Many people get tripped up by trying to adopt a short cut rather than thoroughly analyzing a situation. People tend to rely on false intuition or gut feeling based on a previous experience which could open up opportunity for this bias to show up. The primacy effect is related to Anchoring. Primacy effect is the tendency to bases judgments on subsequent things bases upon the very first thing. The first situation gets sometimes gets anchored to the judgments on the subsequent things. During an interview process, the HR manager who interviews a candidate grades him one way if that candidate is the only person being interviewed. The grading gets different if the candidate is not the only one on the interview date and is being interviewed after a few people who have been interviewed already. This could happen when the HR manager anchors to the performance of the first candidate and evaluates the subsequent candidates by comparing them with the first one. Anchoring and adjustment heuristic is not always a bad thing and need not be perceived as a defect. It is a technique humans used to make decisions in uncertain situations. Heuristics are mental shortcuts that are used to simplify otherwise difficult problems or tasks (Epley, 2004). It can be a good tool to estimate certain requirements or come to conclusions based on the only given initial information.

False consensus[edit]

It is a phenomenon which occurs due to the overconfidence on one’s beliefs and thoughts. People make decisions and judgments under the assumption that the ideas they have are obviously the popular ones among the majority. There are instances where this effect leads to poor communication and poor judgments in office environment. There is a tendency that people present build ideas under some underlying assumption that believe that their assumptions will be acceptable to anyone and is not required for any discussion for approval. One could end up making wrong decisions by falling into the trap of this bias. Researchers say that the reason for the effect is a possible cause of another effect called Availability Heuristic. Since people have tendency to have a circle of friends having a similar thinking process as themselves, they tend to believe that the rest of the world must be also like this.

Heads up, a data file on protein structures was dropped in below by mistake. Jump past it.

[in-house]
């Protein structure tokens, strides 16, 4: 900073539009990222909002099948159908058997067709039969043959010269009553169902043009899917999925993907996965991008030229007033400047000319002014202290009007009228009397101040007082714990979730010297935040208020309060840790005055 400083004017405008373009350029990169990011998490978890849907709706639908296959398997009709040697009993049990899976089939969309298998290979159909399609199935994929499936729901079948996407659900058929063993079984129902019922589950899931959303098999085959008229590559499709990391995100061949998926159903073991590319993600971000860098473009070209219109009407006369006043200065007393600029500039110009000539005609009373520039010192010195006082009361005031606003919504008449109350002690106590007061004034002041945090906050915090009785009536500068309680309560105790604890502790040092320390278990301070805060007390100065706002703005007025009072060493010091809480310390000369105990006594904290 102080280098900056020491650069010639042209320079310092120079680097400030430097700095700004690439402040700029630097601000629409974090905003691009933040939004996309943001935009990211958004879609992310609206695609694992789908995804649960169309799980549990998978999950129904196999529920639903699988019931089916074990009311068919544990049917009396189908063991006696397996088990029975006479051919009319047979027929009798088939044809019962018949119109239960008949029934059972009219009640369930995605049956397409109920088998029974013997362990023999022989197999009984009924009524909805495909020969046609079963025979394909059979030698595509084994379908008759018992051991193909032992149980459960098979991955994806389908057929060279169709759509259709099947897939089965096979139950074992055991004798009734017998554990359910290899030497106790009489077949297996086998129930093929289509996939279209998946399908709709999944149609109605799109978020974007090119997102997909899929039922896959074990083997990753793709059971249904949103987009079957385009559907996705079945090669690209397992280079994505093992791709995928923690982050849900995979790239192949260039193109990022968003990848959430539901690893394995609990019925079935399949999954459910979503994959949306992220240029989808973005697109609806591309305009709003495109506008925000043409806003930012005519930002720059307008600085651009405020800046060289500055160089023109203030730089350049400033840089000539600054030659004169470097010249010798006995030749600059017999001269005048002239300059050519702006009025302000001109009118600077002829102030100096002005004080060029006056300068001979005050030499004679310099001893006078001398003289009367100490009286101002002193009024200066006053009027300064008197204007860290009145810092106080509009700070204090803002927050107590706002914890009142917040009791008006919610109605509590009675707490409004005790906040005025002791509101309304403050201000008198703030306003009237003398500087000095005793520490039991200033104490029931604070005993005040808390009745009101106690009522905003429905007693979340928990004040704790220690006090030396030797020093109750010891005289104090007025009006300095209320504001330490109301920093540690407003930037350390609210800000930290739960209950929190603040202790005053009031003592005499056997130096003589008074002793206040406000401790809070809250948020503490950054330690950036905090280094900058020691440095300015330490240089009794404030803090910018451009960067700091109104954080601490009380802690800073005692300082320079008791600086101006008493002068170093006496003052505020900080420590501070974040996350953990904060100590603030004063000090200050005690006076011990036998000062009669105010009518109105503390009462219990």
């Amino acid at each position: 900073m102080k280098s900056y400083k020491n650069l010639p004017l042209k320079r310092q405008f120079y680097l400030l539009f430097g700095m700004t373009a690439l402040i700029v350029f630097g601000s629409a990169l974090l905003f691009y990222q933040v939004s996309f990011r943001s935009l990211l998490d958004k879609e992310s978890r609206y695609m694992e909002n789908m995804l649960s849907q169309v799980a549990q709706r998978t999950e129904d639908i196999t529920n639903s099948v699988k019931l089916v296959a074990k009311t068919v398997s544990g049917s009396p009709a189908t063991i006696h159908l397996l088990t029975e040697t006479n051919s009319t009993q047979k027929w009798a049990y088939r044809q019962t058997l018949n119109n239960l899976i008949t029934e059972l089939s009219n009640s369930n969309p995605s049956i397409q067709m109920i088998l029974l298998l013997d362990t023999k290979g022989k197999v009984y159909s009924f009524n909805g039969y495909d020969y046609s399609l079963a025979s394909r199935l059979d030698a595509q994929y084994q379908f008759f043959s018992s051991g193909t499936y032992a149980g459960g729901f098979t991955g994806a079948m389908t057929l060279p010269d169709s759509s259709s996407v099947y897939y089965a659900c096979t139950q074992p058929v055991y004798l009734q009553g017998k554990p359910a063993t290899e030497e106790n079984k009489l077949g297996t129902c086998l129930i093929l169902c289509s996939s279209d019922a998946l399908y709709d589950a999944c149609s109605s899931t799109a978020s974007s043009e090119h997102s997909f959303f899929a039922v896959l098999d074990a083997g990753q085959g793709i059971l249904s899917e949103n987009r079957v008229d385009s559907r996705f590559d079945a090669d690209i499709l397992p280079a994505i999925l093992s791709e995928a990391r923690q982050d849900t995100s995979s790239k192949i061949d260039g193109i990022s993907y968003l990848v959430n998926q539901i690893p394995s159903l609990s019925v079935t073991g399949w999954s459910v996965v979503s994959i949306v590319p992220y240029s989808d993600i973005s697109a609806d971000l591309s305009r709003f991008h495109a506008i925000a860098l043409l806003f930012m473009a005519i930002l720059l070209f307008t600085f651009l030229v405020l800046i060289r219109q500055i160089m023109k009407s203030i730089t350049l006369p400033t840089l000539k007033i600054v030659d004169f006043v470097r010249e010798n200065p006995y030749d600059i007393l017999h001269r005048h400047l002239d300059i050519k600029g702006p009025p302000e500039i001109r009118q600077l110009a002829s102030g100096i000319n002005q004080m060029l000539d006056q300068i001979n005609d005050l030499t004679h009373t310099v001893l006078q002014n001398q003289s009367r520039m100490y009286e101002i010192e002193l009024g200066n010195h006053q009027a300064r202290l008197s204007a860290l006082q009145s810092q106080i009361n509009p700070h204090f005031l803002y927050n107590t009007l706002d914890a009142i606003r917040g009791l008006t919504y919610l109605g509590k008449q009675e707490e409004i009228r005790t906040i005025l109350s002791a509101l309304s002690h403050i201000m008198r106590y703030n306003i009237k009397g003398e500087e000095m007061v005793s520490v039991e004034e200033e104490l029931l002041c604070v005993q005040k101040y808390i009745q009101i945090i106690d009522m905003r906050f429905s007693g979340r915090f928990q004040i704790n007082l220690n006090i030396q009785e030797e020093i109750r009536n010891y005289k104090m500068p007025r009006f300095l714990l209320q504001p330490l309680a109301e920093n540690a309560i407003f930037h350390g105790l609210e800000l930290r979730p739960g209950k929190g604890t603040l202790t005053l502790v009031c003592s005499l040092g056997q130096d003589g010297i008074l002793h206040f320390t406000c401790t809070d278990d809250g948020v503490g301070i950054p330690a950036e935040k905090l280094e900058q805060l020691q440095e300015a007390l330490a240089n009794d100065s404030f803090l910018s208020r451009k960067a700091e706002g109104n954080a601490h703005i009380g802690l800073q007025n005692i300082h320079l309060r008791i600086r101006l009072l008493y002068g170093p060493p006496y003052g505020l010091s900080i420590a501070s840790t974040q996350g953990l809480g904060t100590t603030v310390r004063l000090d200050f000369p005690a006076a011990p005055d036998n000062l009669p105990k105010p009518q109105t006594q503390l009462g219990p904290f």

There are instances in companies where projects have failed due to the fact that the underlying assumptions were wrong and were never brought up for discussion or approval by an individual with this bias. Errol is a software developer who writes programs in C language for his health care company. There is a regulation in the company that during the initial phase of software application development, the developers are required to write up a document on possible exposure of personal health information date without the patients consent. In spite of the clear direction, Errol decided that some of the data coming from the secure servers are still not private data. He ignored subsequent reminders and assumed that what the decision he made with his analysis is correct and there is no reason others need to dispute his decision. This action of not bringing up the security violation in a timely manner caused the project to be suspended from implementation. This had a serious impact on Errol’s focal review for that year.

False uniqueness[edit]